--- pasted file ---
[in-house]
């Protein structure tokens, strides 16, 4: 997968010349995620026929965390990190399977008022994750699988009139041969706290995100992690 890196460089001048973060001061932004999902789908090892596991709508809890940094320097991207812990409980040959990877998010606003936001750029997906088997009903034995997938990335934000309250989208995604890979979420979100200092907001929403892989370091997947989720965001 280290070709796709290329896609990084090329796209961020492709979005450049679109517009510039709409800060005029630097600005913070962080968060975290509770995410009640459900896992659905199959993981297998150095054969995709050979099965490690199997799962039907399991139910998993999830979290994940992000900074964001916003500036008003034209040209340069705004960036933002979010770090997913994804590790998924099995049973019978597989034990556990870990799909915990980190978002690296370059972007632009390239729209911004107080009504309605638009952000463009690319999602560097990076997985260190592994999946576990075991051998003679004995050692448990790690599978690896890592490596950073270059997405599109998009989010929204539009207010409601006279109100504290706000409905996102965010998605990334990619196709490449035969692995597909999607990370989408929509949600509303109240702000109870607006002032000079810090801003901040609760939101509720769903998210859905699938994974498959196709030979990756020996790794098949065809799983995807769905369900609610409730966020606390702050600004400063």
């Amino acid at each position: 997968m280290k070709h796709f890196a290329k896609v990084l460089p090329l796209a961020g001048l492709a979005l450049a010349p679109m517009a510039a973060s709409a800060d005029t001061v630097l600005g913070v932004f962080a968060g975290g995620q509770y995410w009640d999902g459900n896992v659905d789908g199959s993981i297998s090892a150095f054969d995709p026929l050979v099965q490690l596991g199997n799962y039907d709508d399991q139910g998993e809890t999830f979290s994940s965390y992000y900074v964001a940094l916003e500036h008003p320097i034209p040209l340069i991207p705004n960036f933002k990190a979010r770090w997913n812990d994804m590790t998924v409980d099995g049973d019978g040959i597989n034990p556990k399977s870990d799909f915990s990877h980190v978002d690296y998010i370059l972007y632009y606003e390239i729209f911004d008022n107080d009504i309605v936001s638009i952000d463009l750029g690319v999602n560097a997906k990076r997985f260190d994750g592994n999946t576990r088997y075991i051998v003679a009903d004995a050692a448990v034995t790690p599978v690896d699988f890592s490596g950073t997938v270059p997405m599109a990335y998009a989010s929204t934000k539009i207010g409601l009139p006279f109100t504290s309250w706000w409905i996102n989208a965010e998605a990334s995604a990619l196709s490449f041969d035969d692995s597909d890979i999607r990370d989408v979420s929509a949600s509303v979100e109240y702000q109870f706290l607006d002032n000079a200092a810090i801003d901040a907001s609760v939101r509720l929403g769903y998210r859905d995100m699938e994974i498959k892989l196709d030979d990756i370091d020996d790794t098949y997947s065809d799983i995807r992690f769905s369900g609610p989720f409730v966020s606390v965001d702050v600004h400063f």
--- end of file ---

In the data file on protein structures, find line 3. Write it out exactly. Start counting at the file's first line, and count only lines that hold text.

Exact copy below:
């Amino acid at each position: 997968m280290k070709h796709f890196a290329k896609v990084l460089p090329l796209a961020g001048l492709a979005l450049a010349p679109m517009a510039a973060s709409a800060d005029t001061v630097l600005g913070v932004f962080a968060g975290g995620q509770y995410w009640d999902g459900n896992v659905d789908g199959s993981i297998s090892a150095f054969d995709p026929l050979v099965q490690l596991g199997n799962y039907d709508d399991q139910g998993e809890t999830f979290s994940s965390y992000y900074v964001a940094l916003e500036h008003p320097i034209p040209l340069i991207p705004n960036f933002k990190a979010r770090w997913n812990d994804m590790t998924v409980d099995g049973d019978g040959i597989n034990p556990k399977s870990d799909f915990s990877h980190v978002d690296y998010i370059l972007y632009y606003e390239i729209f911004d008022n107080d009504i309605v936001s638009i952000d463009l750029g690319v999602n560097a997906k990076r997985f260190d994750g592994n999946t576990r088997y075991i051998v003679a009903d004995a050692a448990v034995t790690p599978v690896d699988f890592s490596g950073t997938v270059p997405m599109a990335y998009a989010s929204t934000k539009i207010g409601l009139p006279f109100t504290s309250w706000w409905i996102n989208a965010e998605a990334s995604a990619l196709s490449f041969d035969d692995s597909d890979i999607r990370d989408v979420s929509a949600s509303v979100e109240y702000q109870f706290l607006d002032n000079a200092a810090i801003d901040a907001s609760v939101r509720l929403g769903y998210r859905d995100m699938e994974i498959k892989l196709d030979d990756i370091d020996d790794t098949y997947s065809d799983i995807r992690f769905s369900g609610p989720f409730v966020s606390v965001d702050v600004h400063f």